The growth in the popularity and availability of in-wall loudspeakers has been explosive. Virtually every major speaker manufacturer now offers a line of in-walls in almost every price range, some several thousand dollars per pair. The quality of inwall speakers has also steadily improved in the past few years, leading to much wider acceptance among audio enthusiasts.
To some, the downside of in-wall speakers has always been that they are not "tuned" or designed specifically for the volume of the wall cavity in which they are installed, like a floorstanding speaker is tuned for its enclosure. This leads to a variety of results when they are installed in a typical residential wall, and because of this variability some audiophiles question their accuracy. Many manufacturers use sophisticated technology to overcome these issues, and some offer enclosures or back-boxes for their in-walls to control the speaker's response characteristics when wall-mounted. Regardless, in-walls are popular and gaining acceptance because they take no floor space and almost disappear when installed, especially when the grilles are painted to match the room.
In this article, we review three pairs of in-wall speakers. We start with the BG PD-6 at $599 (the company rebranded from Bohlender-Graebener to BG Corp. last January), then move up to the PSB CW180R at $1200 per pair, and end with the Paradigm SA-35 at $1325. All are from respected manufacturers who also build floorstanding speakers and whose knowledge of loudspeaker technology and manufacturing has been applied to their in-wall offerings. All of the speakers were evaluated as pairs in identical "portable walls" built specifically for listening to inwalls. The walls measure 32" wide by 48" high and use standard 16" on-center stud construction found in a typical residential wall; all are covered on both sides with 5/8" drywall. The wall cavities are filled with R-13 insulation to prev e n t intern a l reflections and reverberations. The walls are large enough to emulate the sound of the speakers if they were installed in a real interior wall, but portable enough to move from my workshop to my listening room.
The BG PD-6 is a two-way speaker with a single six-inch Kevlar bass driver coupled to a three-inch Planar Ribbon Tweeter. Neodymium magnets are used in both the woofer and tweeter. Ribbon tweeters are considered ideal for mid- and high-frequency reproduction because the diaphragm is much lighter than that of a conventional tweeter, allowing for faster transient response, and ribbons don't use voice coils, so there is less potential for phase distortion and, according to BG, more extended ultrasonic frequency response (up to 25kHz). As a result, ribbons can sound very detailed and open. Such is the case with the BG PD-6. Though not large by comparison with some in-walls, measuring 8.6" high by 11.9" wide, they are still very enjoyable to listen to for extended periods. The Planar Ribbon Tweeter design produces broad dispersion characteristics over a wide listening area, providing a wide horizontal and vertical "sweet spot." In fact, frequencyresponse changes are hardly noticeable when moving from side to side or sitting and standing. Midrange and highs are very open and detailed, and the speakers are particularly adept with vocals. In Rod Stewart's rendition of "Till There Was You" [j Records], the PD-6 reveals subtle vocal details that could be obscured by a conventional tweeter, yet the sound remains very smooth. The BGs also produced a stable center image. The tweeter has a three-position level control (-3dB, flat, and +3dB at 2.5kHz); I preferred to listen to the flat position. Although the midbass response of the Kevlar woofer (with high-compliance rubber surround) is tight and well defined, the PD-6s require a subwoofer for deep bass, for both music and movies, as their low-frequency response rolls off rather quickly below about 50Hz. The construction quality of the BG PD-6 is very good.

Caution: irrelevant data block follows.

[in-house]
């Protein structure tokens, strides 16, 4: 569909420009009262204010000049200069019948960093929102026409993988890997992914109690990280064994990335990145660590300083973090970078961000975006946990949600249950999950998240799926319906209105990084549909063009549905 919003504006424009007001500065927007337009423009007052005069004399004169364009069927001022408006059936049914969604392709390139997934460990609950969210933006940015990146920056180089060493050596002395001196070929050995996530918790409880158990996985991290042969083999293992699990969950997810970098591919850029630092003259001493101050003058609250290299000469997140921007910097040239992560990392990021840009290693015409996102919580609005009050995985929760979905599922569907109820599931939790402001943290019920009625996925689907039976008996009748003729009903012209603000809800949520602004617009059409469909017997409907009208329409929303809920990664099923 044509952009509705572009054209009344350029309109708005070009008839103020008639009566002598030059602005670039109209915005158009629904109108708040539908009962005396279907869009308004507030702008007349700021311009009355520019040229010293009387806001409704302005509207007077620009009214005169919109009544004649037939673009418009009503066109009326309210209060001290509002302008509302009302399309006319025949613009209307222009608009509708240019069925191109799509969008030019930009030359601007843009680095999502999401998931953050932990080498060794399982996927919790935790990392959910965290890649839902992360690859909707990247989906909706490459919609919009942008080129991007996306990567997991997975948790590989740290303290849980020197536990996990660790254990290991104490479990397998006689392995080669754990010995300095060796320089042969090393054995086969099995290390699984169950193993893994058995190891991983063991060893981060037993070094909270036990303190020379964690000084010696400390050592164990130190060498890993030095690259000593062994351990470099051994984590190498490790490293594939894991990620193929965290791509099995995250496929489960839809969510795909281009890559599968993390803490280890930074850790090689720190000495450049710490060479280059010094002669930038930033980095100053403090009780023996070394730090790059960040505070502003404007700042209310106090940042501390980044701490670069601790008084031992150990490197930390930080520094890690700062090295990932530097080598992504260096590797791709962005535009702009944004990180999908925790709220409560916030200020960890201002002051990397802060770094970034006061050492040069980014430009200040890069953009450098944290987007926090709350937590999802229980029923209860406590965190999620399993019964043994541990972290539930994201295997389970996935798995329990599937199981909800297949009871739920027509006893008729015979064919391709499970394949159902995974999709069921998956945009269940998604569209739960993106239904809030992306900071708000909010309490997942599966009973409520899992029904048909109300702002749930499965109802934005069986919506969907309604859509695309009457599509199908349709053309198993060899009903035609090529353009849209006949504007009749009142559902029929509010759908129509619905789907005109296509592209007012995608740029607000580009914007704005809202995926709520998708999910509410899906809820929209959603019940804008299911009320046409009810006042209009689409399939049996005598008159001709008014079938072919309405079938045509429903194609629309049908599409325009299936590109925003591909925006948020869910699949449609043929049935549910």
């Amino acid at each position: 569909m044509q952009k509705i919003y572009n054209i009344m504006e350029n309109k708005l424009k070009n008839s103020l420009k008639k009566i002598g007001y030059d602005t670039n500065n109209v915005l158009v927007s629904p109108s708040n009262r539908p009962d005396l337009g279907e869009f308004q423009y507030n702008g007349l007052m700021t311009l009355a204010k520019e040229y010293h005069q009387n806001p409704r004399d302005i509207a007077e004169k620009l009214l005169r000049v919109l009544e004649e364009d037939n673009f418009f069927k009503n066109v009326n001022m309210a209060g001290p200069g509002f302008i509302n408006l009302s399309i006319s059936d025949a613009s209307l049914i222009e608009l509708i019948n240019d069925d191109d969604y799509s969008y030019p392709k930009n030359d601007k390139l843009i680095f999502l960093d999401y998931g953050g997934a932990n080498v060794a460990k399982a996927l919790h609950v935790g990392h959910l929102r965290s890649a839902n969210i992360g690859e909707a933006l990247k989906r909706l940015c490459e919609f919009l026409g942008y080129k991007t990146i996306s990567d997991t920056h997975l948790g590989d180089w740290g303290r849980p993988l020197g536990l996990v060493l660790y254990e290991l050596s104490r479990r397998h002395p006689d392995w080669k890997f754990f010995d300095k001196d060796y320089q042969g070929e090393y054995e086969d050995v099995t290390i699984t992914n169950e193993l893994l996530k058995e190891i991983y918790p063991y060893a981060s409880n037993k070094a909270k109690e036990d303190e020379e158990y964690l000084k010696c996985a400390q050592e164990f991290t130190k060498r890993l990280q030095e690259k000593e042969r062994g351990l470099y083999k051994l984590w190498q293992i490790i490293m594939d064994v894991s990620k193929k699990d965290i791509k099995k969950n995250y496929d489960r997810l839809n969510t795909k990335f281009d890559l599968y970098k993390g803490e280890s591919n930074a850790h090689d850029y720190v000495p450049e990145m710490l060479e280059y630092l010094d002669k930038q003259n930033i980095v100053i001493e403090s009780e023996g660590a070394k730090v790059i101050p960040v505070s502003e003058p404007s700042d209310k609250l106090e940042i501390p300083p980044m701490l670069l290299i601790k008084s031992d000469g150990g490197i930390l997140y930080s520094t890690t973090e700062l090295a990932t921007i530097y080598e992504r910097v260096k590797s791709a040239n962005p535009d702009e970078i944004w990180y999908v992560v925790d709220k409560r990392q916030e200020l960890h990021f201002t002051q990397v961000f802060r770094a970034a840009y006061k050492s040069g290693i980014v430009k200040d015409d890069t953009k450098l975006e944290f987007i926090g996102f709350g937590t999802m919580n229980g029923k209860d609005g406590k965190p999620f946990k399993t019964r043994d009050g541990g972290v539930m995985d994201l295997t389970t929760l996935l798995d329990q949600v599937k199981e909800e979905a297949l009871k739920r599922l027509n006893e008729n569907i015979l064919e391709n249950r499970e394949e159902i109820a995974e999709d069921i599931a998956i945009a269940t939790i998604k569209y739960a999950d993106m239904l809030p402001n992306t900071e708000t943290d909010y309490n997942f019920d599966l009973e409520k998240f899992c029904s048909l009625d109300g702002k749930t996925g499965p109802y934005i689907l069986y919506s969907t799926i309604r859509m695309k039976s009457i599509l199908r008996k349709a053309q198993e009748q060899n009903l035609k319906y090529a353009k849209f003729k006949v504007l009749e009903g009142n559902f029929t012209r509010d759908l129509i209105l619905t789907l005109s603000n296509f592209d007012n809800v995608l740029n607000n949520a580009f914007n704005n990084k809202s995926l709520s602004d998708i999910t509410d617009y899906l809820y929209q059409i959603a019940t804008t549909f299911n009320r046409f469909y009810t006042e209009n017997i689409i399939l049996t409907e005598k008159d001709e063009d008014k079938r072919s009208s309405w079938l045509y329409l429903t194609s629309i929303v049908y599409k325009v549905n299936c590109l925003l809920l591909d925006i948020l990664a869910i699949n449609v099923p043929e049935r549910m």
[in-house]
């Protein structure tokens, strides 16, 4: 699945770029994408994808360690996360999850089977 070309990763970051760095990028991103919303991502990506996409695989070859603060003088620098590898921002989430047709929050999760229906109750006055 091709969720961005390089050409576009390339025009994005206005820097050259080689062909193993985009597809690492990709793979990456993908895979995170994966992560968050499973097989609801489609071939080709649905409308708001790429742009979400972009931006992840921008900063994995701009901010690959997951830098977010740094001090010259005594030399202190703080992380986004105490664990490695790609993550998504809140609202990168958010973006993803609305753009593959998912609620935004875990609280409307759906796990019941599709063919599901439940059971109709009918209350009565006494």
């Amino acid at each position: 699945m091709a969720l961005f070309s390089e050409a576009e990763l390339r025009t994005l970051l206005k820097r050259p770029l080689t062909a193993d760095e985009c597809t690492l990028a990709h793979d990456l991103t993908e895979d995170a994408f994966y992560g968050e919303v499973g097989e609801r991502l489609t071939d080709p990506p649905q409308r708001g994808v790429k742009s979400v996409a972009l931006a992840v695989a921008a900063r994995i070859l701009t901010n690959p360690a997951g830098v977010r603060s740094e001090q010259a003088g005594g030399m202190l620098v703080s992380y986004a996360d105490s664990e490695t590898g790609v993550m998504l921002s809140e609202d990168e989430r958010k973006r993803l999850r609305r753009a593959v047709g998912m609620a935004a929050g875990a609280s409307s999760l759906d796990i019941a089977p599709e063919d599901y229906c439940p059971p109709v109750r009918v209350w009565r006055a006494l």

Installation of the speakers is simple, using six dogleg clamps that secure the speaker to the wall, and both speakers and grilles can be painted to match the surface they are mounted on. They are designed for inwall or in-ceiling placement.
At $599 per pair, the BG PD-6 inwall speakers are a solid value. They sound good, they're built well, and they would make a great choice for a twochannel system or a multichannel home-theater system (for which you would buy five-toseven of the P D - 6 s ) . Make sure you include a subwoofer. The one BG makes, the R-8i, is an in-wall passive sub with two 8-inch drivers that fits into a standard wall depth of 3¾".
PSB CW180R Located in Pickering, Ontario, Canada, PSB has been manufacturing loudspeakers since 1972. Started by Paul S. Barton, the company has invested a lot of effort into research, making use of the testing facilities of the National Research Council in Ottawa. PSB manufactures a wide range of speakers, including floorstanding and custom- installation units.